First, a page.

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Genuinely curious—why the aversion to antifreeze? It couldn't be cost—is it that it's a chemical?

It's the easiest way to ensure the lines are winterized. Based on my (limited) experience with both methods and reading/watching videos, blowing out the lines is an optional step and even then adding pink stuff is recommended.

I store in a garage now and technically don't need to do either. But I still do both (but am not obsessive about the air).
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Old 10-19-2021, 08:58 AM   #10
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Quote:
Originally Posted by nryn View Post
Genuinely curious—why the aversion to antifreeze? It couldn't be cost—is it that it's a chemical?

It's the easiest way to ensure the lines are winterized. Based on my (limited) experience with both methods and reading/watching videos, blowing out the lines is an optional step and even then adding pink stuff is recommended.

I store in a garage now and technically don't need to do either. But I still do both (but am not obsessive about the air).
For me...because it's not needed.

$$$$ maybe a little, aversion to pouring it down the drain, $$$$ bucks a gallon this year.😂

Bob
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Old 10-19-2021, 09:08 AM   #11
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I'm having a bit of a brain fart here......if one installs the winterizing kit (for pink stuff) downstream from the pump, couldn't you utilize the antifreeze port to blow through the pump? It's a diaphragm pump ...so couldn't low volume, low pressure air just pass through it?
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Old 10-19-2021, 09:19 AM   #12
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Quote:
Originally Posted by dznf0g View Post
I'm having a bit of a brain fart here......if one installs the winterizing kit (for pink stuff) downstream from the pump, couldn't you utilize the antifreeze port to blow through the pump? It's a diaphragm pump ...so couldn't low volume, low pressure air just pass through it?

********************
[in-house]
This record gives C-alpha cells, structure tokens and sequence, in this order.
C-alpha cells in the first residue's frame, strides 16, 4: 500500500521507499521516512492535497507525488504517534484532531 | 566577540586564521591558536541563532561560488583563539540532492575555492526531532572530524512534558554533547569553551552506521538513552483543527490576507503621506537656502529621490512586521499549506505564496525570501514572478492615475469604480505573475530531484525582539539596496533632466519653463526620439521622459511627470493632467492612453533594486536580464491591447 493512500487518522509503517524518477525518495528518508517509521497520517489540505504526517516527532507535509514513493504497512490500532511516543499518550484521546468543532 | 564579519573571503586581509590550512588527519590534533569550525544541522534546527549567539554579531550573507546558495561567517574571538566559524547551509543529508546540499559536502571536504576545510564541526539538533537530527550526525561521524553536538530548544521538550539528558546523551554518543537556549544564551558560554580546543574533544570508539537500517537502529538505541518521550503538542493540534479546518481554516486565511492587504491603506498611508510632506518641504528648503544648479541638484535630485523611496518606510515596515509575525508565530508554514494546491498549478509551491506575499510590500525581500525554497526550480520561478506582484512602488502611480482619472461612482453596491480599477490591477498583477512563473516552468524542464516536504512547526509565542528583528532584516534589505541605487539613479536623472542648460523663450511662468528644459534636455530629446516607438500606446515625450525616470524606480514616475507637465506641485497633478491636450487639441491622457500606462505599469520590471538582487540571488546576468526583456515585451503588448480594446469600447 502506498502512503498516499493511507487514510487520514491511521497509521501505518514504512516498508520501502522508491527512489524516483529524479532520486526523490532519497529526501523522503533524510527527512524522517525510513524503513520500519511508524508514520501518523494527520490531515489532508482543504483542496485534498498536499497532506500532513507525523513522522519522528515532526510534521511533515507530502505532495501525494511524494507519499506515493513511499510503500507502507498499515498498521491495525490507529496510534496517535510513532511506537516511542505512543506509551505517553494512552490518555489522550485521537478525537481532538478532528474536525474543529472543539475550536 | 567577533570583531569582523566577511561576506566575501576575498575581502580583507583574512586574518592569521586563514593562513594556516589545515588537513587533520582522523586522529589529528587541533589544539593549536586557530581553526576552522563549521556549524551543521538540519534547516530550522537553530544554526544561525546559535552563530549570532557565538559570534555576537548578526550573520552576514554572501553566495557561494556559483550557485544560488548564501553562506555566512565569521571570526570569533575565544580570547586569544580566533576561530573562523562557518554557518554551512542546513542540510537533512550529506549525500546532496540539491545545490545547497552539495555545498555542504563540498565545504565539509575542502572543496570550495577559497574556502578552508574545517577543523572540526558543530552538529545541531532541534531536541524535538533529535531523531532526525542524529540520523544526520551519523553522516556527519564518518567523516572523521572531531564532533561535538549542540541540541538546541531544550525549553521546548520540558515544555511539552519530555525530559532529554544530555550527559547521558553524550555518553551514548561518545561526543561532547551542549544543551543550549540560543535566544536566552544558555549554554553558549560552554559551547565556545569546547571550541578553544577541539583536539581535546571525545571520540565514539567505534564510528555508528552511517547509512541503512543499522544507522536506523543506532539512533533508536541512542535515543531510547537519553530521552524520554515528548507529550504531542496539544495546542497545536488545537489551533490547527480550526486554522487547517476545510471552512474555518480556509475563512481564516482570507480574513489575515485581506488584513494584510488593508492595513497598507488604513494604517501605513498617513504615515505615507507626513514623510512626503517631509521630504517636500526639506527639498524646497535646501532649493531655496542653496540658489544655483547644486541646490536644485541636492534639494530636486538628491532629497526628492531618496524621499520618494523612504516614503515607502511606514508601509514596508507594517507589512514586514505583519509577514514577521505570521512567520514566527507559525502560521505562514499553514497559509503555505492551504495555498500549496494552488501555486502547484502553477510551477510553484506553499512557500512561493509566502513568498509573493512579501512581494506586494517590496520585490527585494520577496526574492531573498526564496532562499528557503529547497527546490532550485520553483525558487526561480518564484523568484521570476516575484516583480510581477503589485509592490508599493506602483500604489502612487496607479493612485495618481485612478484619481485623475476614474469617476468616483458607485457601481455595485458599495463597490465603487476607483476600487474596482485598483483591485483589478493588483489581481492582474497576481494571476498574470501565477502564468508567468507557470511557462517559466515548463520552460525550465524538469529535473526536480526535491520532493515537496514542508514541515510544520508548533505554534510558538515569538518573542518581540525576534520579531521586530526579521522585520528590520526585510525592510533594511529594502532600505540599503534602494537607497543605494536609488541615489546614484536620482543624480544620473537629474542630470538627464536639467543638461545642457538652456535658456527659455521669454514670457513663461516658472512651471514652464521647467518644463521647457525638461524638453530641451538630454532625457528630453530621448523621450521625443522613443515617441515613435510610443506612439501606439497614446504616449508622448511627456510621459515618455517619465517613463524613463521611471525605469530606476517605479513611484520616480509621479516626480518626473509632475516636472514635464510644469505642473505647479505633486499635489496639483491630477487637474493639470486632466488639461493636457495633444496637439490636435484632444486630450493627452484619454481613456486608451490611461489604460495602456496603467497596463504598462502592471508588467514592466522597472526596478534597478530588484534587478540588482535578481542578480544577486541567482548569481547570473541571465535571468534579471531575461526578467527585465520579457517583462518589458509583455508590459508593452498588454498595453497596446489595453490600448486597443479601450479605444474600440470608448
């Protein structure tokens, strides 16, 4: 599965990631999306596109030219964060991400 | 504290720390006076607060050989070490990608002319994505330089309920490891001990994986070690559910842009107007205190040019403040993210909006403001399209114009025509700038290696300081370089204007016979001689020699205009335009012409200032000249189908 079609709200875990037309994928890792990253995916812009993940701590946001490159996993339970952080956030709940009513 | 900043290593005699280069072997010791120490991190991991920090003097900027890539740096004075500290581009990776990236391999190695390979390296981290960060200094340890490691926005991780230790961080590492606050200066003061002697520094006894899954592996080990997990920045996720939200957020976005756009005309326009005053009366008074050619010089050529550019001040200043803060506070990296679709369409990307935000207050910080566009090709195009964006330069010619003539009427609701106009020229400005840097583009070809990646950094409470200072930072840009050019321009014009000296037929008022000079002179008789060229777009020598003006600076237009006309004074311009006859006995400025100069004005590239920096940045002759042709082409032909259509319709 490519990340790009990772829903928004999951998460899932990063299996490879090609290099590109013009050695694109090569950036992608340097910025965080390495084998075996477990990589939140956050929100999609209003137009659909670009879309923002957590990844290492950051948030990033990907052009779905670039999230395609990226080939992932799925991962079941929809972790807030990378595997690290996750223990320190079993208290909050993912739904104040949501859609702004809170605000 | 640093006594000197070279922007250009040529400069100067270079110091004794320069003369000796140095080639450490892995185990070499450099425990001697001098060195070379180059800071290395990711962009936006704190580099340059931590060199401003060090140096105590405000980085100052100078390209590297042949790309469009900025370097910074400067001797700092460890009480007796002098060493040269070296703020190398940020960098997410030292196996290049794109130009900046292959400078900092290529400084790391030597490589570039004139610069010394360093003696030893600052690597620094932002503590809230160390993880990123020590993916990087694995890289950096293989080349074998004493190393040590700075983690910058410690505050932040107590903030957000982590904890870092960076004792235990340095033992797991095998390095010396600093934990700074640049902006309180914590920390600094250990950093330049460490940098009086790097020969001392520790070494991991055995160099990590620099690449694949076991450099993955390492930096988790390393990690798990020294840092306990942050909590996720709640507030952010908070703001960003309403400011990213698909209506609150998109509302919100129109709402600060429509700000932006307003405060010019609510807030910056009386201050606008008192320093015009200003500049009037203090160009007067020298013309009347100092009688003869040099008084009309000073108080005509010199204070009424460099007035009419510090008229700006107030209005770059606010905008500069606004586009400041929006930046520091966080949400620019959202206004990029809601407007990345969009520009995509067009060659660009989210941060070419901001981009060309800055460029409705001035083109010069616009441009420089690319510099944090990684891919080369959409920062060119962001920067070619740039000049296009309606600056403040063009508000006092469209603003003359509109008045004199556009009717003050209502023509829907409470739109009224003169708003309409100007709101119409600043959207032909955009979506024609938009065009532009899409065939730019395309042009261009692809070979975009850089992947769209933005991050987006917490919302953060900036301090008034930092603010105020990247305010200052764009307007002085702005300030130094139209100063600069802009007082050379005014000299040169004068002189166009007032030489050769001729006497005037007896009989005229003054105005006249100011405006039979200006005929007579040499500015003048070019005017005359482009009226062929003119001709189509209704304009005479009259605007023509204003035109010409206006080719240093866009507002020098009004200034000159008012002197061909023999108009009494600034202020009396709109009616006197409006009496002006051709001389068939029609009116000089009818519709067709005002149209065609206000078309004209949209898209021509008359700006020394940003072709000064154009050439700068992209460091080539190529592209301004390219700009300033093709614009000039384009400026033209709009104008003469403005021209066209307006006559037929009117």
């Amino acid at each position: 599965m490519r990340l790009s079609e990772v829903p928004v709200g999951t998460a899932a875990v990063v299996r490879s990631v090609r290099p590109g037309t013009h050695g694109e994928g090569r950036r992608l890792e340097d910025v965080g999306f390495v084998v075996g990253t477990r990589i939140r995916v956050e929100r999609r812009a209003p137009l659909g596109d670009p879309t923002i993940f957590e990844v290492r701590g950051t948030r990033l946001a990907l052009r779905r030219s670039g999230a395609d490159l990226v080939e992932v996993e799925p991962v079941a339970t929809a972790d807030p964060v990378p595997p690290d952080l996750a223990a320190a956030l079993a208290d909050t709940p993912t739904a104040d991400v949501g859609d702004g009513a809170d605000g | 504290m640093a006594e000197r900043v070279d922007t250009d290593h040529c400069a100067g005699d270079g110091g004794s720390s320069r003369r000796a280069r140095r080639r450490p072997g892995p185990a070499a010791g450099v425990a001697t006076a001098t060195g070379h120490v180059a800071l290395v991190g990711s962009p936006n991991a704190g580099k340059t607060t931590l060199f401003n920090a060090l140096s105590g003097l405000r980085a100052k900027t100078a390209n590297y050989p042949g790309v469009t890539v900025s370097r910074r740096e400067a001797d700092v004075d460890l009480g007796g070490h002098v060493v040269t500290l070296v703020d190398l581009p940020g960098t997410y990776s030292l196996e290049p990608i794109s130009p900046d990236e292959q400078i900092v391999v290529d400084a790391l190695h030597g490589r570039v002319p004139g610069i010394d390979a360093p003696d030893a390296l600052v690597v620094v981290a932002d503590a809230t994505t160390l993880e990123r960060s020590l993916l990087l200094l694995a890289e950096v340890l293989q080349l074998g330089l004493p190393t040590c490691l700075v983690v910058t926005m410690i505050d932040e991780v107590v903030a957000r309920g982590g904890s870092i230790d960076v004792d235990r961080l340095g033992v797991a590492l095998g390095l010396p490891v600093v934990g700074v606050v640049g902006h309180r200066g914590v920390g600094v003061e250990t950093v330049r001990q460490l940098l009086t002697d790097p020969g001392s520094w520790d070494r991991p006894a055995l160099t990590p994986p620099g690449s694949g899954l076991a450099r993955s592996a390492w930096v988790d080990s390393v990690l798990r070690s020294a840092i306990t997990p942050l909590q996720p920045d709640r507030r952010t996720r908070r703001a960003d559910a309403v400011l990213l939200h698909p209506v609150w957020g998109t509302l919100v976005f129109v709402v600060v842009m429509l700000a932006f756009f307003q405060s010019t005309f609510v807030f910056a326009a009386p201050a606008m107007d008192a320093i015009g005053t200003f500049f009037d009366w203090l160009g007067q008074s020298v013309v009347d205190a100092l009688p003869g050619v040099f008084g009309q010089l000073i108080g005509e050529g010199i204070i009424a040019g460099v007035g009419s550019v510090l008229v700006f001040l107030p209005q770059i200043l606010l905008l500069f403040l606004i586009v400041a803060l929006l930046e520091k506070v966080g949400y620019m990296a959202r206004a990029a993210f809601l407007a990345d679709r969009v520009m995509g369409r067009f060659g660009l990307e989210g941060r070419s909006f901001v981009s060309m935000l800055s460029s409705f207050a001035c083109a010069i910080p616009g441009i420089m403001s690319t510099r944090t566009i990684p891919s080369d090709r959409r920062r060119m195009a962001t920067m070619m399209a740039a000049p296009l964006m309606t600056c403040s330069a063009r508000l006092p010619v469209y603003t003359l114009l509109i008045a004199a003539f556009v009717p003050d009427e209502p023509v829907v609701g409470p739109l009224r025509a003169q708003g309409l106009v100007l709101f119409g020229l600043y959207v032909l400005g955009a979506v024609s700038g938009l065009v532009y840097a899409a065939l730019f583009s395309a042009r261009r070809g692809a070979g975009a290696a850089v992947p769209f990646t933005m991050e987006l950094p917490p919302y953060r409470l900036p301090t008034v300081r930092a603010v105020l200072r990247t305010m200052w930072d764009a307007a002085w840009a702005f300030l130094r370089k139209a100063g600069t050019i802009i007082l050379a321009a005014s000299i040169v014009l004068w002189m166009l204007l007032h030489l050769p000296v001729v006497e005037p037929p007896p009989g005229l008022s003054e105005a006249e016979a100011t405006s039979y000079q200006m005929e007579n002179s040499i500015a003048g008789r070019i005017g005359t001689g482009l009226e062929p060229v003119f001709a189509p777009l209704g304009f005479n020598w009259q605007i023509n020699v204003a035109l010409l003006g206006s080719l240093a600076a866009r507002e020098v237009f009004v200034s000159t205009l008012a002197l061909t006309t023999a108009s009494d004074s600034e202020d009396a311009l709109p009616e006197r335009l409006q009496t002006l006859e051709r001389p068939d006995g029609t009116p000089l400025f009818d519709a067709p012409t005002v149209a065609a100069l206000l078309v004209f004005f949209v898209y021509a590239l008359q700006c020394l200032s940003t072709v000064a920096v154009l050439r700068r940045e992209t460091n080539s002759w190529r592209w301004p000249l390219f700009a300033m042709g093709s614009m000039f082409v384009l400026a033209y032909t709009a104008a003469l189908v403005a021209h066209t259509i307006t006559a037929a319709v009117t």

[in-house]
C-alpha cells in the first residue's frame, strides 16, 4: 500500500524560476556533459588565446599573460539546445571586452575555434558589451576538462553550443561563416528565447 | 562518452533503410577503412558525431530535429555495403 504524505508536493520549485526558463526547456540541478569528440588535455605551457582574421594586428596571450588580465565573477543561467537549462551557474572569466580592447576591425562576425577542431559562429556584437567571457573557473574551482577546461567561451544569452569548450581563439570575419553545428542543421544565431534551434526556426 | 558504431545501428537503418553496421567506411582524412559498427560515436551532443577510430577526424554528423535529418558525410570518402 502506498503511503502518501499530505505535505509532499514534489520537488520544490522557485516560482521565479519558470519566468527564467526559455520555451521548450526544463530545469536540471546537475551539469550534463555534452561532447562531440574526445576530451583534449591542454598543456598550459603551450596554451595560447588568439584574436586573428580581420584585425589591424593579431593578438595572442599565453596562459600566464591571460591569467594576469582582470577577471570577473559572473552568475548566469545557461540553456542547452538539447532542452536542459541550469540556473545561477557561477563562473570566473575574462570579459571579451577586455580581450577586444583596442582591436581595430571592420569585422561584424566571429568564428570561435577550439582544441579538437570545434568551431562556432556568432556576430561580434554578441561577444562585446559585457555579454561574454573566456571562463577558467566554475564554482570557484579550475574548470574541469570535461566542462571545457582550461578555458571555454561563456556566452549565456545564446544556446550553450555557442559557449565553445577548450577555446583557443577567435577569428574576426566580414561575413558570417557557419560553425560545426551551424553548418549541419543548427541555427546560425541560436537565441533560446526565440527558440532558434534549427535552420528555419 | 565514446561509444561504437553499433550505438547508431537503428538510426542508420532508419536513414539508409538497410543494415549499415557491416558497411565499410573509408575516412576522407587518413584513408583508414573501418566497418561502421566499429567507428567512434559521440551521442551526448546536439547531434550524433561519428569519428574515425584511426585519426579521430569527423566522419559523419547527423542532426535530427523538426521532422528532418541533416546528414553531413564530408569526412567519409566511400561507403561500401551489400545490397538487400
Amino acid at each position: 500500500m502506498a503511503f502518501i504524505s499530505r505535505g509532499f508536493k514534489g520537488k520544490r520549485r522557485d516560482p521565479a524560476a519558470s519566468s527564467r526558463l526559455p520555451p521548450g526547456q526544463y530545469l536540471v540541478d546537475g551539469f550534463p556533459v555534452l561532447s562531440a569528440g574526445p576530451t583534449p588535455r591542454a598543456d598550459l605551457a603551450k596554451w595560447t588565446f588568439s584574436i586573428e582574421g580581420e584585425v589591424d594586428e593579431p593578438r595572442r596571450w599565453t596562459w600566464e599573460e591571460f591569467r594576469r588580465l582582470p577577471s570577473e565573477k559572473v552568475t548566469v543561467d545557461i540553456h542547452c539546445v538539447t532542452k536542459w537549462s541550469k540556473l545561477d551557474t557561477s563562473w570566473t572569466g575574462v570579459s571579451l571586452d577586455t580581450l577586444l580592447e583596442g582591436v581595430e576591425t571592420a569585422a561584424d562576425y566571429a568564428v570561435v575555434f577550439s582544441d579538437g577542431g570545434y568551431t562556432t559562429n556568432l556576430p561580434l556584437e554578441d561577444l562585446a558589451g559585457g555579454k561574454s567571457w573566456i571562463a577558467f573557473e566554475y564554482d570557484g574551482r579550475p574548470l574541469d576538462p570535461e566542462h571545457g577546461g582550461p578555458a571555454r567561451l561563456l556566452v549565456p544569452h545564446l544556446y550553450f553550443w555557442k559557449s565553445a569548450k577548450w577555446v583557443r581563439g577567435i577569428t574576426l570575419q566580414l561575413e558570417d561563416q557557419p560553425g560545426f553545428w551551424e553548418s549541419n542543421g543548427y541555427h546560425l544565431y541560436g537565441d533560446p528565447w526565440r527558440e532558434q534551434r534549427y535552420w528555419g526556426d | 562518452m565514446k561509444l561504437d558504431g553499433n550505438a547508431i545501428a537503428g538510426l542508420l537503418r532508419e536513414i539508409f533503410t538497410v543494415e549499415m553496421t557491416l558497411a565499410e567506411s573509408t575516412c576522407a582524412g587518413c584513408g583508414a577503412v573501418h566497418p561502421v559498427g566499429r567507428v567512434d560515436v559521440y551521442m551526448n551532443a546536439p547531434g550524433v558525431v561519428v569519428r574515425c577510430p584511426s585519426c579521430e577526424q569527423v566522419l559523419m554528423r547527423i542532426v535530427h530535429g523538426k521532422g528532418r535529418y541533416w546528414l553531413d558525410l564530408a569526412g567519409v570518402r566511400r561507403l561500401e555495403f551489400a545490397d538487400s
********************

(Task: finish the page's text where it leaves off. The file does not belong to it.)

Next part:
Oh... it's down stream. 🥴
I always thought they were using the pump to suck it thru the system.

When we first got 'Cloudsplitter' I followed the AS manual to the letter on it's first Winterization, made such a mess I never did it again. For three seasons I dumped several gallons into the FW tank pumped it thru and spent a week getting the taste out.
Set up my garage, got a compressor and haven't looked back.

Bob
🇺🇸
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Old 10-19-2021, 09:22 AM   #13
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Quote:
Originally Posted by dznf0g View Post
I'm having a bit of a brain fart here......if one installs the winterizing kit (for pink stuff) downstream from the pump, couldn't you utilize the antifreeze port to blow through the pump? It's a diaphragm pump ...so couldn't low volume, low pressure air just pass through it?
If I had one of these I would just run pink stuff through the system, done. The problem with me isn't so much the cost of the pink as it is the ease of getting to the pump to install the bypass. I never liked the idea of putting pink in my FW tank. Did this on our tent trailer years ago. Flushing in the spring was very important and sometimes I didn't do such a great job with that.
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Old 10-19-2021, 09:25 AM   #14
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Oh... it's down stream. 🥴
I always thought they were using the pump to suck it thru the system.